Reviewed: Santini BCool Bib Shorts
Admittedly, the tail end of fall is an odd time to write about bib shorts that are designed to keep you cool. But hey, I’ve been riding in the Santini BCool Bib Shorts since July, and frankly, I’ve been a little busy lately. However, instead of chalking this up to simply being a lapse in my productivity, I’m more of the opinion that the extended test period actually adds an extra dimension to the review of these bib shorts, given that I can now attest to their dual ability to exceed expectations in both cold and hot conditions. Let’s dig into why.
The BCool fits fairly true to size in the American sense, but the bib shorts will feel a little bigger than expected if you’re used to typical Italian sizing. Keep in mind, though, that these bib shorts definitely exemplify a race cut, as compared to the club fit of the Dragon kit, so be prepared for an exceptionally close feel.
At the leg openings, you won’t find any grippers. Instead, Santini used a panel of laser cut Lycra (the white panel in the picture) that’s stitched at an angle to the nearly-mesh upper- and outer-leg. This “gripper” system is preferential to me, and if you look at fabrics, like Lazer Rev, that are used in pieces like the Louis Garneau Course Elite bib shorts, it’s the direction that the industry is eventually going anyways. Why? Because it superior in comfort, surprisingly secure, and certainly lighter against the skin.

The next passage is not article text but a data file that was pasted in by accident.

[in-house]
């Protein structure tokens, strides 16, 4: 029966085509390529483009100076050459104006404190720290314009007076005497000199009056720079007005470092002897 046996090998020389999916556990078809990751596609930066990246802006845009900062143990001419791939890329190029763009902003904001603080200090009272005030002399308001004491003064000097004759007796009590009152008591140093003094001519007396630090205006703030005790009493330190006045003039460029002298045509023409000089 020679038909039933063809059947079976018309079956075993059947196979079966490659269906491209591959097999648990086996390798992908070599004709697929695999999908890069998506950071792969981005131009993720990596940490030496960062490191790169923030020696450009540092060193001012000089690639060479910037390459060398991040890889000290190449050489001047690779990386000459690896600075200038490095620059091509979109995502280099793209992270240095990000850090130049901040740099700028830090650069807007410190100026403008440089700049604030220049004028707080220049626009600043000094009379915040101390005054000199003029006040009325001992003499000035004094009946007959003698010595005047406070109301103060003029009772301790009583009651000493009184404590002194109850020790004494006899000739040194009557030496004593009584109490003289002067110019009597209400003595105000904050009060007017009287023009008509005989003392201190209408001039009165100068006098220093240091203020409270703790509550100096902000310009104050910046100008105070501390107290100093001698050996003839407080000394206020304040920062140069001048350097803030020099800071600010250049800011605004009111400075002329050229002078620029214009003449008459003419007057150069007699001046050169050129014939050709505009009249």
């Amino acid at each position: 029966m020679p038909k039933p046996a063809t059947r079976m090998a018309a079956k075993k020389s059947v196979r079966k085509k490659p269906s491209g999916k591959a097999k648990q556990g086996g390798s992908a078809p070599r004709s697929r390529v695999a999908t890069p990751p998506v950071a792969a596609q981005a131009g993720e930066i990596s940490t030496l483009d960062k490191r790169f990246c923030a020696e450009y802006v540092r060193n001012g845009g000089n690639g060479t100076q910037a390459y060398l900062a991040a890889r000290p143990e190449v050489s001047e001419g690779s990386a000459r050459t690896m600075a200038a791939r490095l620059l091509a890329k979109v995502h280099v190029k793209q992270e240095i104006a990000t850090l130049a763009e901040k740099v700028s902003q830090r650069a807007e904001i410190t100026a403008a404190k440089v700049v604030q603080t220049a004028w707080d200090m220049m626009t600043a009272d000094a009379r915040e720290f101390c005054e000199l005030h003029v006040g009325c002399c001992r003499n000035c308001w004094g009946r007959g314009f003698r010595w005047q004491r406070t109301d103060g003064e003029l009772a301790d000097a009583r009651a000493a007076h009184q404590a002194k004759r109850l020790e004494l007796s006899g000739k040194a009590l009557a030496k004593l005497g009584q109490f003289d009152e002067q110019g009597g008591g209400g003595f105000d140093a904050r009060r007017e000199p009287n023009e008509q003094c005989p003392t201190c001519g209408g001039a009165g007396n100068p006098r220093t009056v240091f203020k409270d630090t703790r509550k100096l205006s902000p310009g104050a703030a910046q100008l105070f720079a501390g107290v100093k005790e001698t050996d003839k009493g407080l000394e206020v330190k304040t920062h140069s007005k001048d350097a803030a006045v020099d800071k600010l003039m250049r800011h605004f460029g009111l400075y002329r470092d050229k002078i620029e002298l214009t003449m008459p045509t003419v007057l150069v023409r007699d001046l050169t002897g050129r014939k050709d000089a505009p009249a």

The uppers of the bibs start particularly low on the stomach. And while the minimal surface coverage has its advantages in terms of heat control, unlike bib shorts like Castelli’s Body Paint, or almost anything from Capo, you won’t find any forgiveness for the “executive build.” In other words, I would say that the fit will be far from flattering for bigger set riders. Outside of this, the uppers are constructed in a way (not unlike Assos) so that you’ll feel a pull towards the small of the back when standing. Don’t be alarmed, though, as they’re constructed to fit while in the riding position. In fact, I’d say that outside of Assos’ _s7 system, these are the best feeling bib straps that I’ve come into contact with.
Without hyperbole, riding in the BCool feels as close to riding naked as I’ve ever experienced. They move perfectly with the body, the fit is precise, and most importantly, there’s no sensation of being hot over long rides or during intense efforts. In a word, I would describe the experience as “seamless,” in the sense that I’ve never had to think about the bib shorts once they were on. It really is a set-it-and-forget-it kind of situation.
It’s time to address the BCool’s primary function — riding in the heat. Unlike other manufacturers, Santini managed to pull off the barely-there-effect without producing a garment that was either unsightly or borderline illegal to wear in public. Sure, the side panels are sophisticated, somewhat transparent mesh, and yes, the uppers start a little too low for some people’s comfort, but all of these things serve a greater good. What I really like about them, however, is that the BCool’s aesthetic doesn’t strike you as a hot weather piece like the Froome-burn Rapha kit or Castelli’s upcoming Free Aero Race shorts. Instead, they appear just like a normal pair of bib shorts — bib shorts that are stupid lightweight and almost without branding that is.